Share of voice: a quick guide for marketers
Do you know your share of voice? Do you even know what it means? How important it is? Think competitive advantage, customer engagement, campaign effectiveness. I'm going to explain why you have to start tracking your SOV. The metrics to measure, and how to increase your share of voice in your industry. Hear me roar...
Table of contents
- 1. What is share of voice?
- 2. Why is share of voice important?
- 3. How do I measure my share of voice and which tools can I use?
- 4. How do I grow my brand’s share of voice?
- 5. Deep dive: example of Tesla share of voice report example
a. Definition of share of voice in marketing
In digital marketing, the share of voice of an organization (also commonly referred to under the acronym SOV) is usually defined as the share of conversations generated around their brand, products or services on different channels (news sites, blogs, forums, social media, even offline channels) in comparison to its direct competitors.
In other words, it is an indicator that allows you to measure brand awareness on your different marketing channels compared to your competitors. This is basically a form of competitive analysis. This indicator can also be further broken down by topic, region or language to extract additional insights for your strategy.
Some marketing professionals even go beyond mere brand mentions, and look at the SEO ranking and click through rate of owned content for specific keywords.
Pro tip: don’t limit yourself, go beyond simply measuring your social media share of voice and explore your brand presence on other channels.
b. Share of voice vs share of topic: what’s the difference?
These two terms are almost synonyms. The only difference is that share of voice might refer to a more general context (overall comparison with competitors), while the share of topic specifically indicate that you’re comparing brand mentions within a specific topic of conversation.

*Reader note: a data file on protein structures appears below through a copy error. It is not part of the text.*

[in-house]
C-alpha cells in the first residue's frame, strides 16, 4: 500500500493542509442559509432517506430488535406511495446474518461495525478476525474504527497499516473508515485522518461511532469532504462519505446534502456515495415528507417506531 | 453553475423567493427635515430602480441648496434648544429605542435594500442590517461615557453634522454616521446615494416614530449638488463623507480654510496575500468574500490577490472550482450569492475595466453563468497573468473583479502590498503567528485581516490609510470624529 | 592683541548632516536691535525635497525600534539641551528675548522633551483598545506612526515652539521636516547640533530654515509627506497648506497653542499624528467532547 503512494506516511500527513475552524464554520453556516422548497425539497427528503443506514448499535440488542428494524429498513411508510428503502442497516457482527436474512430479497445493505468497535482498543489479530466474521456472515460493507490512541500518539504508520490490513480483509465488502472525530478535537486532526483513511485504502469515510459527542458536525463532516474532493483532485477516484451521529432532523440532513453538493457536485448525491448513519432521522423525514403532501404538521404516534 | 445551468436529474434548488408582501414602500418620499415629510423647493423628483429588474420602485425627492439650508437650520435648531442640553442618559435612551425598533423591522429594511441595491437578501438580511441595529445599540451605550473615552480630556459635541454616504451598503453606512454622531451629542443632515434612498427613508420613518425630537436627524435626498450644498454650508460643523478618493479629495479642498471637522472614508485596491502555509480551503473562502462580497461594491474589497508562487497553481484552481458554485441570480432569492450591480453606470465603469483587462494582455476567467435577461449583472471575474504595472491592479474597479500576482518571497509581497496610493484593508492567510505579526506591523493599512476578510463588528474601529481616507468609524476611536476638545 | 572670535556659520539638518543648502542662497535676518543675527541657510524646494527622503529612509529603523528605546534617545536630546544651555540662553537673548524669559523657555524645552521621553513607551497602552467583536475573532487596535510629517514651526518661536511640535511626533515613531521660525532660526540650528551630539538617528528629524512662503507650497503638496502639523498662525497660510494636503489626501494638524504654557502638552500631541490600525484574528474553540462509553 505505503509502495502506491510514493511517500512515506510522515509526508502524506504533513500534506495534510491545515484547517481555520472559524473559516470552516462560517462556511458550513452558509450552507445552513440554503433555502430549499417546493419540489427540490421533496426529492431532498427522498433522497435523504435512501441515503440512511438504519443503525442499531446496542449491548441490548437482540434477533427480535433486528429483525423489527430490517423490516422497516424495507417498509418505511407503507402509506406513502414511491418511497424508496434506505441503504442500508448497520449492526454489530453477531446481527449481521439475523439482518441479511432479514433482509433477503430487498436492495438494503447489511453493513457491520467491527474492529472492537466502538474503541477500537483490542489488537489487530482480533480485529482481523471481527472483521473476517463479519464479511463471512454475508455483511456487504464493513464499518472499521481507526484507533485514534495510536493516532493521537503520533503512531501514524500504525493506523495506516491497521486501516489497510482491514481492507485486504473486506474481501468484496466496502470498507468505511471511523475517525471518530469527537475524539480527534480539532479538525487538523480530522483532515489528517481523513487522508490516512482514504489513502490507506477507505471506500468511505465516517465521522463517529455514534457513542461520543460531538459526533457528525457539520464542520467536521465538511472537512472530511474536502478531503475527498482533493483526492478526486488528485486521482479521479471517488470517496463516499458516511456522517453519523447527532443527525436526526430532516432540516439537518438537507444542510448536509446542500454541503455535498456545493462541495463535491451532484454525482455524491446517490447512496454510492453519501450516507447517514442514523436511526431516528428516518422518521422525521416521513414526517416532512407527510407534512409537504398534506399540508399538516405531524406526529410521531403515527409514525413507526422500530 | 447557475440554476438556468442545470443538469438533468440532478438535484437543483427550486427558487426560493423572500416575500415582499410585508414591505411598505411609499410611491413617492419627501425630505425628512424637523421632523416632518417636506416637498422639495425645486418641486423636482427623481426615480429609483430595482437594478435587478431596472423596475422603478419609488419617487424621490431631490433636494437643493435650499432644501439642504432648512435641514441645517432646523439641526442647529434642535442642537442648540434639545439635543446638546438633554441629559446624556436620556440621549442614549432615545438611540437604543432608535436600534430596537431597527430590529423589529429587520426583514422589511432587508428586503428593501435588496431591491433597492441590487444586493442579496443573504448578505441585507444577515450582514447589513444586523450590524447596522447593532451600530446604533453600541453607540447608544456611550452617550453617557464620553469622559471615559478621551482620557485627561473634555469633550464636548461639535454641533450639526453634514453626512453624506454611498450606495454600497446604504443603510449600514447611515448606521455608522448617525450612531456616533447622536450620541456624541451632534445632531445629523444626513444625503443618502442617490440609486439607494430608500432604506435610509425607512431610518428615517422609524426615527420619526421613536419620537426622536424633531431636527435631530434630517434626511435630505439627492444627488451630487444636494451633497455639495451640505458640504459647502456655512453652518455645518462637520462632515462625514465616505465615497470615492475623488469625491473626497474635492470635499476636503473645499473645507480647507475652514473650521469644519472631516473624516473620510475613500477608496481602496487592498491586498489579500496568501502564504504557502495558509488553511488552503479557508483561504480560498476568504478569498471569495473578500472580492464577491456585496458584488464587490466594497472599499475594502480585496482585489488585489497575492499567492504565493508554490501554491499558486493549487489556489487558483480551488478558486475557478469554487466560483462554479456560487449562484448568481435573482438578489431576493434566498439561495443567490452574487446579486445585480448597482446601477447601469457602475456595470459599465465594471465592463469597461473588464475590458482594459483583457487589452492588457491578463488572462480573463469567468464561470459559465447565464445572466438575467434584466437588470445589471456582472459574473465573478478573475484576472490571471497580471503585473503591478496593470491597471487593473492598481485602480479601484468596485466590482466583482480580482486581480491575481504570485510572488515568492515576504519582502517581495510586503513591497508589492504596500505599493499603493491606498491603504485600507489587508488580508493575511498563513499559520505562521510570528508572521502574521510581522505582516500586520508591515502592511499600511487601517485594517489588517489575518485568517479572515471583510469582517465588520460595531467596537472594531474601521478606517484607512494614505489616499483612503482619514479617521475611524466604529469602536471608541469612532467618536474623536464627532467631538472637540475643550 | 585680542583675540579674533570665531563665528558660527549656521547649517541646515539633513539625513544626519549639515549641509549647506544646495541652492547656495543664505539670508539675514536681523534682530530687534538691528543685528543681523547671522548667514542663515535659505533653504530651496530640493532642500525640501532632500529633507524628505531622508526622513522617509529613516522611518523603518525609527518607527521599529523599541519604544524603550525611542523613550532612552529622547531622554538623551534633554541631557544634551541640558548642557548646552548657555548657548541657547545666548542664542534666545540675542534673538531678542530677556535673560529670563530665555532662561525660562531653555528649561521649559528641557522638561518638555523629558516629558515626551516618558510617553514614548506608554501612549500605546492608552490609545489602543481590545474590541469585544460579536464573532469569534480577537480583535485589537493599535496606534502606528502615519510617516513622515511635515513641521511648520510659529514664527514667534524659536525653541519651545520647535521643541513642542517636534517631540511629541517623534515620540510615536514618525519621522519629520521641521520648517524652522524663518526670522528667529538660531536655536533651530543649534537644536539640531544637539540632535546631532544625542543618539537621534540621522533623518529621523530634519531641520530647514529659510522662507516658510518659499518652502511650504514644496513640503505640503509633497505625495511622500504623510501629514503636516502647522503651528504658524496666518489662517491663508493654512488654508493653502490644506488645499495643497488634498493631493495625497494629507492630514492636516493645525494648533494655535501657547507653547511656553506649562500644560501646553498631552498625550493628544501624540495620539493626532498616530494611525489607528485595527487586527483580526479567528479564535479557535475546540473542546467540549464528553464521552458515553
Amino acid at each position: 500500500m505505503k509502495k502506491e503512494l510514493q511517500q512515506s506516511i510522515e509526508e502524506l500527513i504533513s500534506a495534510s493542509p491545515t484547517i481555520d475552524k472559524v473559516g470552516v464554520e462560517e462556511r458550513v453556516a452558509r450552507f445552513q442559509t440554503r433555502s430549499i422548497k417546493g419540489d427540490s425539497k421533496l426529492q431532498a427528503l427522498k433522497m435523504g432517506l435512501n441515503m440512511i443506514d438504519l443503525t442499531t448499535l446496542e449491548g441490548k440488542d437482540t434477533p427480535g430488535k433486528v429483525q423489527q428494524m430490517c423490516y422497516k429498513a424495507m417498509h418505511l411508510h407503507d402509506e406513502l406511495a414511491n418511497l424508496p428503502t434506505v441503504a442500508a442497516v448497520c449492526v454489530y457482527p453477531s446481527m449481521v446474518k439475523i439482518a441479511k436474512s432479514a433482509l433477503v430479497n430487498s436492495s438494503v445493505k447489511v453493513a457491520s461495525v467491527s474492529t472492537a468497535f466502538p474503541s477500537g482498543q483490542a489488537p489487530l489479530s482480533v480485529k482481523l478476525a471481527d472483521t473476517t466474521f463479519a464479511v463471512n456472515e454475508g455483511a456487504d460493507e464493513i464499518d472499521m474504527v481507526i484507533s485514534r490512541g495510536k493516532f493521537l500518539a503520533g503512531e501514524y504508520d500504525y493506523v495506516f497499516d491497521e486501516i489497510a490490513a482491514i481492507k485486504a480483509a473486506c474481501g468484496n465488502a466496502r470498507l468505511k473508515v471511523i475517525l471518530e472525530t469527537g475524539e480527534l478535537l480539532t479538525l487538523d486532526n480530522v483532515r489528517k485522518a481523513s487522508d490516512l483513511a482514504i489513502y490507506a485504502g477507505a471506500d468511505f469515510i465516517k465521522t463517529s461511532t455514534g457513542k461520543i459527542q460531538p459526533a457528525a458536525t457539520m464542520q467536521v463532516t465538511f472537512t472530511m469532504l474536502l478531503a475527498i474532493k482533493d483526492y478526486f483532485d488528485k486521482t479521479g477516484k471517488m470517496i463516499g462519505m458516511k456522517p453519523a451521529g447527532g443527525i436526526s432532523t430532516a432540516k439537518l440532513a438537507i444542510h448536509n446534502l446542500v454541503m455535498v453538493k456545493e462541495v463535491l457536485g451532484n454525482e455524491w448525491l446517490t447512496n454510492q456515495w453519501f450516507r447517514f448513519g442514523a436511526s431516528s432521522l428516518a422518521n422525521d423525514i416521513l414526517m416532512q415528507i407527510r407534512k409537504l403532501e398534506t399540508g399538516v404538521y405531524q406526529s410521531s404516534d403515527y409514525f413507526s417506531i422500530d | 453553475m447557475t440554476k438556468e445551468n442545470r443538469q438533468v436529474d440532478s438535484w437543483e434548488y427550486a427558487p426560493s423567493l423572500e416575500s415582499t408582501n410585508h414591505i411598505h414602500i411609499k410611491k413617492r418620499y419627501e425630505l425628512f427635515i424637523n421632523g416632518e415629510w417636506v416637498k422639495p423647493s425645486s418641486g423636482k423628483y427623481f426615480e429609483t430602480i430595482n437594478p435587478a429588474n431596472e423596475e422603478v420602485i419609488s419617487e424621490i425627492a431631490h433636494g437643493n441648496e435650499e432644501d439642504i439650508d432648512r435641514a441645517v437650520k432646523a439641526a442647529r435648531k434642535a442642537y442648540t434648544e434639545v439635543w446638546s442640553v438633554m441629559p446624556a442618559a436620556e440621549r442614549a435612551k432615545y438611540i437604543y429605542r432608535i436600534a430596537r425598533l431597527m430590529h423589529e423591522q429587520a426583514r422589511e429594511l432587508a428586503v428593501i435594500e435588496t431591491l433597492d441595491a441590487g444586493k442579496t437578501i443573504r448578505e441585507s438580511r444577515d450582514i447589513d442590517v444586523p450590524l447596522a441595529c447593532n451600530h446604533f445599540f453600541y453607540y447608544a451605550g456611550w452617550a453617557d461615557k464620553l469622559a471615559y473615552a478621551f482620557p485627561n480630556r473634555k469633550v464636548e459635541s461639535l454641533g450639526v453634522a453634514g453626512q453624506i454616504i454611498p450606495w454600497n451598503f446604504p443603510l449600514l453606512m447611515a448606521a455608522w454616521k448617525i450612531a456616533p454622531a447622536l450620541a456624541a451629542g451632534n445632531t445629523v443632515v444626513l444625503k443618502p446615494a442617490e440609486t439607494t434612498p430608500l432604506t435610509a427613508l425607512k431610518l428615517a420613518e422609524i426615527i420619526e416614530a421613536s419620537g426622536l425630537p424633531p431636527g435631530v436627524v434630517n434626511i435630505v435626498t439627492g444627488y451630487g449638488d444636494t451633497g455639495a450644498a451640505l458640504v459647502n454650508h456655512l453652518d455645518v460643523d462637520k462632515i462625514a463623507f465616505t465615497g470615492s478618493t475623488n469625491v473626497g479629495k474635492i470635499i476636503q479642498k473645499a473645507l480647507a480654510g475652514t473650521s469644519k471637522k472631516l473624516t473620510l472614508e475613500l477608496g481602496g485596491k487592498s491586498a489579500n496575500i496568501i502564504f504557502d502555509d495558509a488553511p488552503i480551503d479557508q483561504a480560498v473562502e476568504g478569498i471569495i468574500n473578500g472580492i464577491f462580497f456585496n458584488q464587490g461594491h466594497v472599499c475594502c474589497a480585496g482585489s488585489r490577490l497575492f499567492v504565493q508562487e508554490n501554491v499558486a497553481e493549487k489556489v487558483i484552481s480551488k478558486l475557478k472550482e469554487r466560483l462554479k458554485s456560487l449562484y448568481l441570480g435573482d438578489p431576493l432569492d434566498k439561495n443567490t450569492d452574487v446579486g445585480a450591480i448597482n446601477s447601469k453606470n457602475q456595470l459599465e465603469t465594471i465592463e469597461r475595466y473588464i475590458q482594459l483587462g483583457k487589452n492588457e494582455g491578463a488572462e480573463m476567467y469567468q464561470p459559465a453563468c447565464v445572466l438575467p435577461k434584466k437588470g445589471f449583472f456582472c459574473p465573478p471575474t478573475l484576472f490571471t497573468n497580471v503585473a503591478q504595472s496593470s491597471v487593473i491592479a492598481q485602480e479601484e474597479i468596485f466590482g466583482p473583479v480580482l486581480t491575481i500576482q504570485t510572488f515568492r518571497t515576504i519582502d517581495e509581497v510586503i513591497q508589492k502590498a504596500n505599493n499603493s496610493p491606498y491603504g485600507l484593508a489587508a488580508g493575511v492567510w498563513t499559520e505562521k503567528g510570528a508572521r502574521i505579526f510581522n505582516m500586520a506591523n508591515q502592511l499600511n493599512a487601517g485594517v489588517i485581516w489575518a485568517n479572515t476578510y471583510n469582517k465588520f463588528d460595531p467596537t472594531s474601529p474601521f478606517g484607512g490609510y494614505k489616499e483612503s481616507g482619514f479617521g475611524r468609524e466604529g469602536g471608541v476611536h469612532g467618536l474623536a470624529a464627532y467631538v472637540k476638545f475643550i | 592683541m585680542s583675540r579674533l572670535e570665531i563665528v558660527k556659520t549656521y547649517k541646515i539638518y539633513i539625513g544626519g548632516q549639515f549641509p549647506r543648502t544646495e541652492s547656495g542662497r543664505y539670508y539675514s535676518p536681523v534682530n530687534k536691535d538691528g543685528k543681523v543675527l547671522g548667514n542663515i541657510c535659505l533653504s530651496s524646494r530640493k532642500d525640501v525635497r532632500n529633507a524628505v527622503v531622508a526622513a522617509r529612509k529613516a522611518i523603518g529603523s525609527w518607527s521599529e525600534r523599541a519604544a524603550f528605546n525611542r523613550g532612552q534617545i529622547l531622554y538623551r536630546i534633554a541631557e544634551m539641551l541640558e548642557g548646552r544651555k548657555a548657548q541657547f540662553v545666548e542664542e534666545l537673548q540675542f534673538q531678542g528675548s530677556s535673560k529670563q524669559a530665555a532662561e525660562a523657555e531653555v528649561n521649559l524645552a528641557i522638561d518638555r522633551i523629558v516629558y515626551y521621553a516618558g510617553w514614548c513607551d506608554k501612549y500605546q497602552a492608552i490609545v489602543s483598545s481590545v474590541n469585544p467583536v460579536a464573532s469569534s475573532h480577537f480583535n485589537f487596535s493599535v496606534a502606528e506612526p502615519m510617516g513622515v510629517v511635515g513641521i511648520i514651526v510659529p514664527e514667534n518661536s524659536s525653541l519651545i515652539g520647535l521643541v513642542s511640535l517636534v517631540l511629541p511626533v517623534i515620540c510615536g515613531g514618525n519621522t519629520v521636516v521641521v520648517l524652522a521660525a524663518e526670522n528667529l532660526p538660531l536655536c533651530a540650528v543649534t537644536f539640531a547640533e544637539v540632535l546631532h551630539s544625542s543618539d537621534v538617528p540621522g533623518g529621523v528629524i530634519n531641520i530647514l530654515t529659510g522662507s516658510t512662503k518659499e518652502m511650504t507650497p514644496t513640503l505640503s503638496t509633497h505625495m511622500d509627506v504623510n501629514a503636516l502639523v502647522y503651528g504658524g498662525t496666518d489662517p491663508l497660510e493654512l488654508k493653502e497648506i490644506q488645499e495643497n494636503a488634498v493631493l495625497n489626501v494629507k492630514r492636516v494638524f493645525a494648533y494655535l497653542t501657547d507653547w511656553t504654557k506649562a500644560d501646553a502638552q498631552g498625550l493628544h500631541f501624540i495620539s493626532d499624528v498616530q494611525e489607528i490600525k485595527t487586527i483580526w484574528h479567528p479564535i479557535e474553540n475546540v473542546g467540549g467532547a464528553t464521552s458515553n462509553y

Let’s say you’re an automotive brand who produces electric cars - you’ll monitor public discussions on the topic of electric cars, and compare how much your brand is mentioned compared to your competitors. You could also measure your brand mentions linked to autonomous cars, or the safest cars, for example, and contrast these results with the previous topic.
Basically, share of topic is very similar to the concept of share of voice, just focused on a specific subject matter.
The share of topic indicator is used to evaluate the performance of a brand’s communication strategy. Your overall share of voice might be very strong, but are you top of mind in discussions surrounding topics that are directly linked to your products and services? Are your key messages reflected in the conversations of your consumers? This metric will help you determine whether you’re getting to your target audience.
c. Share of voice vs impression share: what’s the difference?
Impression share looks at the percentage of people searching for a specific keyword that will be shown your ads. This number will be impacted by the amount of budget you have available compared to the daily search volume of said keyword. Basically, impression share allows you to measure the audience penetration of your ads, while the share of voice looks at your overall brand awareness. This metric is typically used to measure the performance of Pay Per Click (PPC) campaigns.
If you want to learn more about this metric, I recommend this article from the Digital Reach Agency blog.
In order for people to buy your products and services, your brand needs to be visible. This is why brand awareness is one of the top objectives of most marketing teams, but which indicators do you use to measure your performance? The share of voice of your brand is a great metric to help you gauge how visible your brand is as well as to evaluate the results of your marketing efforts over a specific time period, in a specific region, or amongst different channels.
A thorough analysis of your share of voice will help you understand the impact your brand is making on the industry, as well as identify how you can improve your social strategy and reach your business goals.